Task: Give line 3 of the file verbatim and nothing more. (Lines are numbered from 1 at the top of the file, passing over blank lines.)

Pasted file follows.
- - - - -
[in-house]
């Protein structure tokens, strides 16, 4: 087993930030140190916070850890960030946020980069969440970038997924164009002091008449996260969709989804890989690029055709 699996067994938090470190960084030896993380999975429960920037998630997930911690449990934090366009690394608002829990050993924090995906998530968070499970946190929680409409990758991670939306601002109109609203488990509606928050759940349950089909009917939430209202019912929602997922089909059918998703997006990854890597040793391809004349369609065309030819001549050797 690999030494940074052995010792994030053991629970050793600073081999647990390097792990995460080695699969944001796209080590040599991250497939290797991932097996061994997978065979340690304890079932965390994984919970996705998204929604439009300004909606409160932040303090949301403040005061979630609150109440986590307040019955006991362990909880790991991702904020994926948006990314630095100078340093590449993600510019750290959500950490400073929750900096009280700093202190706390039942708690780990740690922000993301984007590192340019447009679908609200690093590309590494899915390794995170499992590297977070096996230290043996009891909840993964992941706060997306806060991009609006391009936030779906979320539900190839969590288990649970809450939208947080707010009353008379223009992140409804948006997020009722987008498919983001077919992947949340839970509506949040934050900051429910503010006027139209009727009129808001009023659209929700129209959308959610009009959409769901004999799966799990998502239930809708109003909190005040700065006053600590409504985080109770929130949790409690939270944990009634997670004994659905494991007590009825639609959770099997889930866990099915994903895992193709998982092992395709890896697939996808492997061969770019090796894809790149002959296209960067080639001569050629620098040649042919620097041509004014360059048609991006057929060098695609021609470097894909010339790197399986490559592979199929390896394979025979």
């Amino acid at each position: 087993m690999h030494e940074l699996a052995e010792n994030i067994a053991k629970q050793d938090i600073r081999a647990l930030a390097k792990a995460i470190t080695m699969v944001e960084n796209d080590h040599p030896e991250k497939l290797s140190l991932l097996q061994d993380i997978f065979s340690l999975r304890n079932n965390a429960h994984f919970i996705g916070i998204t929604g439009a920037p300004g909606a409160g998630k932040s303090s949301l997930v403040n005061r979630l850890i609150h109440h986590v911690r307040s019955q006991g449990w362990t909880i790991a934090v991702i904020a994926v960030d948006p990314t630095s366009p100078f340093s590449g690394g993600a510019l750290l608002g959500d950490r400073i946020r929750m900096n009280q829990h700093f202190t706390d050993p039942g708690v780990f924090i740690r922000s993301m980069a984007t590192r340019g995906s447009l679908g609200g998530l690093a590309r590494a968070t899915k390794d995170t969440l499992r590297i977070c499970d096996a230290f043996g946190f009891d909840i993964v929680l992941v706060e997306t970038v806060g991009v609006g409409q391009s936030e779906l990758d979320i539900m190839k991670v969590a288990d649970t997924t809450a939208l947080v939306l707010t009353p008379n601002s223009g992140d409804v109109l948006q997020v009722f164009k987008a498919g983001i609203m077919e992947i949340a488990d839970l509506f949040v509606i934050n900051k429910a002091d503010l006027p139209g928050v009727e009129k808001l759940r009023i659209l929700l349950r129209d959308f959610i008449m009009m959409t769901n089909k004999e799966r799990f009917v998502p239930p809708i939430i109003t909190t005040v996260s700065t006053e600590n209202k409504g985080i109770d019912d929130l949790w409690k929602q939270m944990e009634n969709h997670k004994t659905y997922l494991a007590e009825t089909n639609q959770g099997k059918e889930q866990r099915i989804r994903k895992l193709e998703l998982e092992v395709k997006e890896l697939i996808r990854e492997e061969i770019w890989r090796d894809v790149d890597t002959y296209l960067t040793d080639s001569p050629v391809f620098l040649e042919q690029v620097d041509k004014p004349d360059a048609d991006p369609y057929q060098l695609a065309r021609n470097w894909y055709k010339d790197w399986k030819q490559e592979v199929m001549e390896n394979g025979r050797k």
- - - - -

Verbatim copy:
């Amino acid at each position: 087993m690999h030494e940074l699996a052995e010792n994030i067994a053991k629970q050793d938090i600073r081999a647990l930030a390097k792990a995460i470190t080695m699969v944001e960084n796209d080590h040599p030896e991250k497939l290797s140190l991932l097996q061994d993380i997978f065979s340690l999975r304890n079932n965390a429960h994984f919970i996705g916070i998204t929604g439009a920037p300004g909606a409160g998630k932040s303090s949301l997930v403040n005061r979630l850890i609150h109440h986590v911690r307040s019955q006991g449990w362990t909880i790991a934090v991702i904020a994926v960030d948006p990314t630095s366009p100078f340093s590449g690394g993600a510019l750290l608002g959500d950490r400073i946020r929750m900096n009280q829990h700093f202190t706390d050993p039942g708690v780990f924090i740690r922000s993301m980069a984007t590192r340019g995906s447009l679908g609200g998530l690093a590309r590494a968070t899915k390794d995170t969440l499992r590297i977070c499970d096996a230290f043996g946190f009891d909840i993964v929680l992941v706060e997306t970038v806060g991009v609006g409409q391009s936030e779906l990758d979320i539900m190839k991670v969590a288990d649970t997924t809450a939208l947080v939306l707010t009353p008379n601002s223009g992140d409804v109109l948006q997020v009722f164009k987008a498919g983001i609203m077919e992947i949340a488990d839970l509506f949040v509606i934050n900051k429910a002091d503010l006027p139209g928050v009727e009129k808001l759940r009023i659209l929700l349950r129209d959308f959610i008449m009009m959409t769901n089909k004999e799966r799990f009917v998502p239930p809708i939430i109003t909190t005040v996260s700065t006053e600590n209202k409504g985080i109770d019912d929130l949790w409690k929602q939270m944990e009634n969709h997670k004994t659905y997922l494991a007590e009825t089909n639609q959770g099997k059918e889930q866990r099915i989804r994903k895992l193709e998703l998982e092992v395709k997006e890896l697939i996808r990854e492997e061969i770019w890989r090796d894809v790149d890597t002959y296209l960067t040793d080639s001569p050629v391809f620098l040649e042919q690029v620097d041509k004014p004349d360059a048609d991006p369609y057929q060098l695609a065309r021609n470097w894909y055709k010339d790197w399986k030819q490559e592979v199929m001549e390896n394979g025979r050797k």